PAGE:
Over the last year, all the major engines have rolled out different variations of universal search: mixing up the search result pages (SERPs) with video, news, blogs and other content. While each engine has a slightly different approach, the overall affect on search engine optimization (SEO) strategies is the same: you need to concentrate on optimizing more than just web pages. You need to think about creating and optimizing multimedia content, news and other forms of web content.
Relevant sessions:
Universal Search: representatives from each of the engines talk their developments in this space
Semantic search: a distant cousin of universal search, semantic search has similar implications for SEO practitioners

News optimization

The distinction between PR professionals and search engine marketing (SEM) experts is forever blurring. More and more journalists are using news search engines to source and build stories. Companies can take steps to ensure they have maximum visibility in this space. On your own site, there is work you can do to ensure your PR content (often a good source of fresh content) is as optimized for search as possible.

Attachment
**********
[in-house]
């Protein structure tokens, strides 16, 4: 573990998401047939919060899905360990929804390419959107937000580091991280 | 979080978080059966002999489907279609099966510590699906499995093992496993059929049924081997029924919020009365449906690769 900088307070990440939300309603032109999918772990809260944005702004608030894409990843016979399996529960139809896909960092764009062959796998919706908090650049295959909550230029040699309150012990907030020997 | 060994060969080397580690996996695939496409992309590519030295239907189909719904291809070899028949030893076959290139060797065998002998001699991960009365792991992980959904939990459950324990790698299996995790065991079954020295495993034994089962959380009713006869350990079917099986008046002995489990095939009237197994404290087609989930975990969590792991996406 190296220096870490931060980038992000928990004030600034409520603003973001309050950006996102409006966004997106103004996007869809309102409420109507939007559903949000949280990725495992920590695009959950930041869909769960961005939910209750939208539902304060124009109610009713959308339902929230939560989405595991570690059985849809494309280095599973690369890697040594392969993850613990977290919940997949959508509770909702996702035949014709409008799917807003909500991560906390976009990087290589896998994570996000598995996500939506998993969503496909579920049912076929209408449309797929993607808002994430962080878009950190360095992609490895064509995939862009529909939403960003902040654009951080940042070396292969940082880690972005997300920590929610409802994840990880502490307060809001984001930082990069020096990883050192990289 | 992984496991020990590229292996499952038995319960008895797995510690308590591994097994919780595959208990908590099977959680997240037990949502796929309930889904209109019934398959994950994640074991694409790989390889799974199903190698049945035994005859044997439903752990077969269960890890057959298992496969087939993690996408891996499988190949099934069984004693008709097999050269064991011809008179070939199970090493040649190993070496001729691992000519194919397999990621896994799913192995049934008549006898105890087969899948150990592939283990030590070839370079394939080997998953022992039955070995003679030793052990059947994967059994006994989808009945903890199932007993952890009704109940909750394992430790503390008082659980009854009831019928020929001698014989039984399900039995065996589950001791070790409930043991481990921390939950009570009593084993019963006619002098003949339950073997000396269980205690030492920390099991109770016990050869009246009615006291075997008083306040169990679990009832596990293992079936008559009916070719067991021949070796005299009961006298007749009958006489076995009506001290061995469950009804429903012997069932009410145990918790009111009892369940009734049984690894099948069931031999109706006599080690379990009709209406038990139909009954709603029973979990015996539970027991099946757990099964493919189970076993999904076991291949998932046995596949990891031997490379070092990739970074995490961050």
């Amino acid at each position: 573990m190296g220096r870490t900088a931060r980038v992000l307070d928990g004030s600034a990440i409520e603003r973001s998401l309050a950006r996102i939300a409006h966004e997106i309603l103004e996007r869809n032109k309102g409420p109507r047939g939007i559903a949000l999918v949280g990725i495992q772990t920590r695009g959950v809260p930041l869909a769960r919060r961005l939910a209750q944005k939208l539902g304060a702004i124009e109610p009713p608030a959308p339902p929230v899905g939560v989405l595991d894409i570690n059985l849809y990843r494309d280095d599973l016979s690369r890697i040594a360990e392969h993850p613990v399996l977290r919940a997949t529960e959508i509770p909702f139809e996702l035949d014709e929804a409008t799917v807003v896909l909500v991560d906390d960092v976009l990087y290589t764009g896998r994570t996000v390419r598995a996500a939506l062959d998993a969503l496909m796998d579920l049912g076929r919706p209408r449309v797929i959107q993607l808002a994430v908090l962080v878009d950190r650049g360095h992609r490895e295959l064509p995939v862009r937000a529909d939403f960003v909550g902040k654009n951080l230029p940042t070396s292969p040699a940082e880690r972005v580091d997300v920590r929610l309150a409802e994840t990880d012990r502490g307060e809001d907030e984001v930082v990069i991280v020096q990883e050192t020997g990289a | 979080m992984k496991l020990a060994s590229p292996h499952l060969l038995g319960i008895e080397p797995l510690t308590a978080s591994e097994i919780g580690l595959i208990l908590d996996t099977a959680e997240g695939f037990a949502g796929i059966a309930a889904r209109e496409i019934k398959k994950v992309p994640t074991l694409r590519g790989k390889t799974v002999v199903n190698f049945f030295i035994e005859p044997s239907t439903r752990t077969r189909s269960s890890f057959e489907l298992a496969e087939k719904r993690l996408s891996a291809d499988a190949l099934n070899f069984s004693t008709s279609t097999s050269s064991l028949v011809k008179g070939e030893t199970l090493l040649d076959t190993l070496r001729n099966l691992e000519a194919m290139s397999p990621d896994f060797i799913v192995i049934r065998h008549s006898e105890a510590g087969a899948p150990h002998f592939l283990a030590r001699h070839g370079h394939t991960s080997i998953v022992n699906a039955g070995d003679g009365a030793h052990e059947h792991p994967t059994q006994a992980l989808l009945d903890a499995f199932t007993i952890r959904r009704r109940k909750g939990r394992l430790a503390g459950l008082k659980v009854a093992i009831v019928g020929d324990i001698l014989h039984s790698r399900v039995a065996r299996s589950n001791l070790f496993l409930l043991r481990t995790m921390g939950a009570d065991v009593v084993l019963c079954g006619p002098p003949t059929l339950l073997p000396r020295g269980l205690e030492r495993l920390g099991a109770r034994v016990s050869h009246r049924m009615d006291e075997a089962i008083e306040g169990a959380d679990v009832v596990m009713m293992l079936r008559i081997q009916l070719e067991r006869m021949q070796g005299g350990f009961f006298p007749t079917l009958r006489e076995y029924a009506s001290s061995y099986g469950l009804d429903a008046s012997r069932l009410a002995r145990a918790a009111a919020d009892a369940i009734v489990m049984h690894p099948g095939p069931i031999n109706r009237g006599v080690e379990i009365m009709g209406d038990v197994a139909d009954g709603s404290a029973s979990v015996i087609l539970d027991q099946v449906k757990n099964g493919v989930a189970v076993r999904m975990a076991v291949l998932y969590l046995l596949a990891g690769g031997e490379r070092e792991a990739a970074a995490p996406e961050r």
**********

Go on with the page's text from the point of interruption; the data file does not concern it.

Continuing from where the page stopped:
Relevant sessions:
Optimizing for news search: PR professionals and providers of online news wires discuss making the most of your releases

Conversion optimization

In the paid search space, average pay-per-click (PPC) is increasing as more marketers take to this medium. Therefore it’s increasingly necessary to increase efficiency of campaigns, drive up ROI and outperform the competition. Focussing on the traffic delivered by search can really help in this respect. For instance, making your landing pages more attractive to your target audience and improving a registration form can really make a significant difference to campaign performance.
Relevant sessions:
Pay per conversation: creating real engagement with your audience
Storyteller marketing: weaving a story around your information
Post-click marketing: tips for landing page optimization, including segmentation

Social media optimization

Social media is becoming an integral part of our online culture. SEM professionals should be aware of what this means for the way we find information online. Whereas the traditional search engines still remain important, sites like Myspace, Facebook and Twitter have become credible sources of information. In addition, more and more companies are incorporating social media networks into their own sites, which presents its own unique challenges for search.